Root of All Evil or the Holy Grail? Health Insurance in the Age of Obamacare

girl-reaching-appleMany believe that the private health insurance market has been the “root of all evil” when it comes to offering affordable health care in the United States today. Ironically, these same companies that many consumers dislike may end up being the same companies that consumers turn to with the implementation of Health Care Reform.

With the implementation of health care reform, companies will have the option to sell their plans on the exchange, off the exchange or have a plan offering in both markets. Some carriers will choose to sell their plans on theexchange in an effort to enroll more consumers that ordinarily would not be able to purchase coverage without the help of government subsidies. Although these plans may be more affordable and purchasing them will come with help from the US government through subsidies, their networks are not appearing to be as expansive as those of a private market carrier. This is vital to obtaining the value and service that you will need as a consumer. If you are out of network or do not have an adequate number of health care providers in network, you may be left with an insurance plan that does not cover some major healthcare expenses.

The private market plan networks are expected to remain as expansive as they are now, and for many consumers are the reason why they pick a certain plan. Their plan option may cost more than another option they may be looking at, however, if that network has more doctors available, or nationwide coverage for an individual that travels a lot, then a higher premium may be a small cost to ensure coverage.

The private market options will also be able to offer the package pricing on the ancillary lines of coverage that are not available through the exchangecurrently. United Healthcare, Aetna, and Humana, and others that offer dental, vision, disability, and group life products, will be able to integrate many of these products and services into existing group health offerings. Pricing discounts, streamlined and consistent billing, as well as consistent online user access are all benefits of implementing a group health insurance policy through the private market. By going through the exchange, these services need to be placed in addition to exchange plans, which can create duplicate processes which can be timely and expensive for a small business owner.

Carriers like Aetna and United Healthcare have been very vocal lately, issuing press releases in some of the largest markets for healthcare, stating that they will not be participating in the state based exchanges. Aetna has advised that they will not be participating in the New York or Connecticut exchange, and United Healthcare will not participate in the New Jersey, or Pennsylvania exchanges. This is catching many off guard as these titans of the private market believe that they can offer coverage that is more reasonably priced and more accessible by consumers by not participating in the exchange. This news will definitely disappoint many as they are looking to enroll in exchanges with a more established and reliable partner in the healthcare space. This also provides some insight into the eyes of the carriers to the strength of the exchanges in terms of cost and plan offering of healthcare as opposed to what they can deliver to consumers outside of these marketplaces.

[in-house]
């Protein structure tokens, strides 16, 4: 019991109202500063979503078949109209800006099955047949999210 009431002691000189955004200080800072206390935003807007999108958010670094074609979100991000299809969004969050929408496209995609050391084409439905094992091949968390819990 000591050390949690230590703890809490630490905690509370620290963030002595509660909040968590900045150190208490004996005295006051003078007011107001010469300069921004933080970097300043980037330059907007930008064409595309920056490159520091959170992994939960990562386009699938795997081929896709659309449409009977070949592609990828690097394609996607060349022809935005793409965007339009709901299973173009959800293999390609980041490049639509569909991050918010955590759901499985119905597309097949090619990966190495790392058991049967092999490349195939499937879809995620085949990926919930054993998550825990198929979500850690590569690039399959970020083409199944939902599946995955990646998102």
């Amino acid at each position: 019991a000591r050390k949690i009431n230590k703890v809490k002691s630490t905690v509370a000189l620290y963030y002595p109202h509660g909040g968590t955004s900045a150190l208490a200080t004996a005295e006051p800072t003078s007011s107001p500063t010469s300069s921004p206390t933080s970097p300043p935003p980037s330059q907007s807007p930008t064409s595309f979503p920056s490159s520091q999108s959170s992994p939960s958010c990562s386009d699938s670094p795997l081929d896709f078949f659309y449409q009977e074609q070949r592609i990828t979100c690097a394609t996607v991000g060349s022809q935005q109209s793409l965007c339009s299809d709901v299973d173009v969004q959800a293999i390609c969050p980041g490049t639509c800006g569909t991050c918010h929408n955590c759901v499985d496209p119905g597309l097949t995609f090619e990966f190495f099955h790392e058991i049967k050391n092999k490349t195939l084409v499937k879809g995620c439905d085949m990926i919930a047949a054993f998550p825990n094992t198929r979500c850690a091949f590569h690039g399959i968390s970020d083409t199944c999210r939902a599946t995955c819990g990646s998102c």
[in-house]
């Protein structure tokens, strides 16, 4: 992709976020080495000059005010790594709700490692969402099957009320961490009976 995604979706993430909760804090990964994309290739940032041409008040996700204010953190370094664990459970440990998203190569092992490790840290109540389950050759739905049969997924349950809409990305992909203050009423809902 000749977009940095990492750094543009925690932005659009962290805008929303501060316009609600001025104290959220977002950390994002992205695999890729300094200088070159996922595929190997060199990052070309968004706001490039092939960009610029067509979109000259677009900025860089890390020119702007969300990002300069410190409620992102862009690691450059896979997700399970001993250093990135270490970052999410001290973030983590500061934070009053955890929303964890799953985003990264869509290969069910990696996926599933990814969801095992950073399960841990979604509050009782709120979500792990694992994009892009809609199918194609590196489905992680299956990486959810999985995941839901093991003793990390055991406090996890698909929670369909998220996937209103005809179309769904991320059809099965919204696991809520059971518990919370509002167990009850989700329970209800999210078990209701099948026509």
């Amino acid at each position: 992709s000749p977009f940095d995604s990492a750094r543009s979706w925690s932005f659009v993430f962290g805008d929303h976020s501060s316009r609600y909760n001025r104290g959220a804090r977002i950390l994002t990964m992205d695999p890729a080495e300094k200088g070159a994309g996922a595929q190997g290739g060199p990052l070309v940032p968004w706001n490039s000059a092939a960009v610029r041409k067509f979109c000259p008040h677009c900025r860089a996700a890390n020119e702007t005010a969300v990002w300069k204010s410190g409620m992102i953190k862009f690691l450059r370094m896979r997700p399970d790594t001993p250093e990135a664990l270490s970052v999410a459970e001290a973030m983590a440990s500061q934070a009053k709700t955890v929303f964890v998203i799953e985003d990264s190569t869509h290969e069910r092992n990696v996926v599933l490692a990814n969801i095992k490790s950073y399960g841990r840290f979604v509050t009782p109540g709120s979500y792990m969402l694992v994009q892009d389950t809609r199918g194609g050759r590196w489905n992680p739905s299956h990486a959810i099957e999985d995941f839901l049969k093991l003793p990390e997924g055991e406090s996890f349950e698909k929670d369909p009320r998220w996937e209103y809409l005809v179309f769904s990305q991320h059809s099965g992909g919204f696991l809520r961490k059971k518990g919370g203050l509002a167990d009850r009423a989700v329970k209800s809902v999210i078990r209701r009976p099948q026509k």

Understanding The Healthcare Exchange Plan Offering

healthtech600x400*304An exchange is an online market place where individuals will have the option purchase health insurance
starting on October 1. These exchanges are new to most health care consumers and may confuse many who are not familiar with the differences in coverage options, and why an exchange plan may or may not be right for them. Below, we have broken down what the health exchange plans will look like and how they compare to some private market options.

The health care exchange plans were created with five different coverage options, all of which have been broken down below:

  • Catastrophic plans offer limited physician’s visits, and higher copays, deductibles, and lower monthly payments. Only individuals under the age of 30, or that qualify for the “hardship exemption” are eligible the purchase a catastrophic health plan.
  • Bronze plans will have coinsurance levels of 60%.
  • Silver plans will have coinsurance levels of 70%.
  • Gold plans will have coinsurance levels of 80%.
  • Platinum plans will have coinsurance levels of 90%.

The copays, deductibles and coinsurance will be the highest for the consumer with the bronze plan given that the carrier will only be responsible for 60% of the healthcare costs. The copays, deductibles and coinsurance will be less for the silver, gold and platinum plans, with the platinum plan having the lowest copays, deductibles and coinsurance. With the lower out of pocket costs for the consumer however, come the higher monthly premiums.

  • Copays are a fixed amount (for example, $15) you pay for a covered health care service, usually when you receive the service.  The amount can vary by the type of covered health care service.